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I relabeled but SELinux is still blocked.
I have been travelling all over Europe last week and this, talking about SELinux,  

But a couple of times the last week the question came up about why doesn't touch /.autorelabel; reboot  fix the labels on all files on the machine.

Certain directories on the machine have a file context of <<none>> in the /etc/selinux/POLICYTYPE/contexts/file_contexts file.
This tells the tool that files  could be labeled anything in this directory so tools like restorecon, setfiles, fixfiles just leave the contents alone.

If you grep the file

# grep -i None /etc/selinux/targeted/contexts/files/file_contexts | wc -l

You will see 34 matches.  Most of these are lost+found directories , spool directories, /var/run and tmp directories.

The one that usually causes problems though is /tmp.  As Iblogged before System tools should never use this directory, but sadly some still do.    If a confined domain tries to access a mislabeled file in /tmp and gets an access denied, a relabel of the file system will not help.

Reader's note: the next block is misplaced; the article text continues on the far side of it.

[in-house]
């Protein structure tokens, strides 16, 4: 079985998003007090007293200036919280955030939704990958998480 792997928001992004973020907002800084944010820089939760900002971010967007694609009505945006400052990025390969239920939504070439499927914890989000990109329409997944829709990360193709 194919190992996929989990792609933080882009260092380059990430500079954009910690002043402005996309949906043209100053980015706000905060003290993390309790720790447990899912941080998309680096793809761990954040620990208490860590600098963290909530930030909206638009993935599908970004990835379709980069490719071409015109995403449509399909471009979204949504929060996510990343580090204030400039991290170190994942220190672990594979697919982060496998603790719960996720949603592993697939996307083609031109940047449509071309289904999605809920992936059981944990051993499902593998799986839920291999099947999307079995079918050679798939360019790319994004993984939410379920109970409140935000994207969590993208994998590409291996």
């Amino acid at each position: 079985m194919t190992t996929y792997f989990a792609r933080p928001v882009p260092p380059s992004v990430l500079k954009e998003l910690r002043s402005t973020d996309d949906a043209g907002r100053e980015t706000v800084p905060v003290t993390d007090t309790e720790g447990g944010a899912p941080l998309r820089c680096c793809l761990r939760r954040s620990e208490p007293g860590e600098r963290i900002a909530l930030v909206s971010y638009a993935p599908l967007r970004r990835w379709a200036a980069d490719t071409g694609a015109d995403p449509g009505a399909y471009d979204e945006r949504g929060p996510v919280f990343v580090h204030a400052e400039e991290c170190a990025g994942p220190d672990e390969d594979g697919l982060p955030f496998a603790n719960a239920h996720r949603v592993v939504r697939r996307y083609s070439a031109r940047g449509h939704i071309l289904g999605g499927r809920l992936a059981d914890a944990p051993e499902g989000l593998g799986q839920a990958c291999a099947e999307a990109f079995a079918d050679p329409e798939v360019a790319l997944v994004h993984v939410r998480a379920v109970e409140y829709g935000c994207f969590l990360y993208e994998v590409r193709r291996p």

We used to remove the contents of /tmp when a user touch /.autorelabe; reboot, but this was considered too dangerous.  Some users consider /tmp more permanant then others.  Personally I always run my system with a tmpfs file system on /tmp, that way all the garbage gets removed on reboot.   Easiest thing to do when you see one of these AVC's on /tmp is just to remove the files from /tmp and restart the service.  For example if I had a problem with xdm accessing some mislabeled files in /tmp,  I would

# rm -rf /tmp/.??* /tmp/*
Then restart my gdm service

If people have a better idea for solving this problem, I am all ears.

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I wonder if we could just create a permanent /var/tmpfs like /dev/shm or /selinux where things like daemons and such stuck their non-permanent crap in. It might also be easier to write an over-arching policy for things like ssh, gdm, ICE, etc could stick things in...

How about we start using tmpfs?

mount tmpfs /tmp -t tmpfs -o rootcontext=system_u:object_r:tmp_t:s0

works great!

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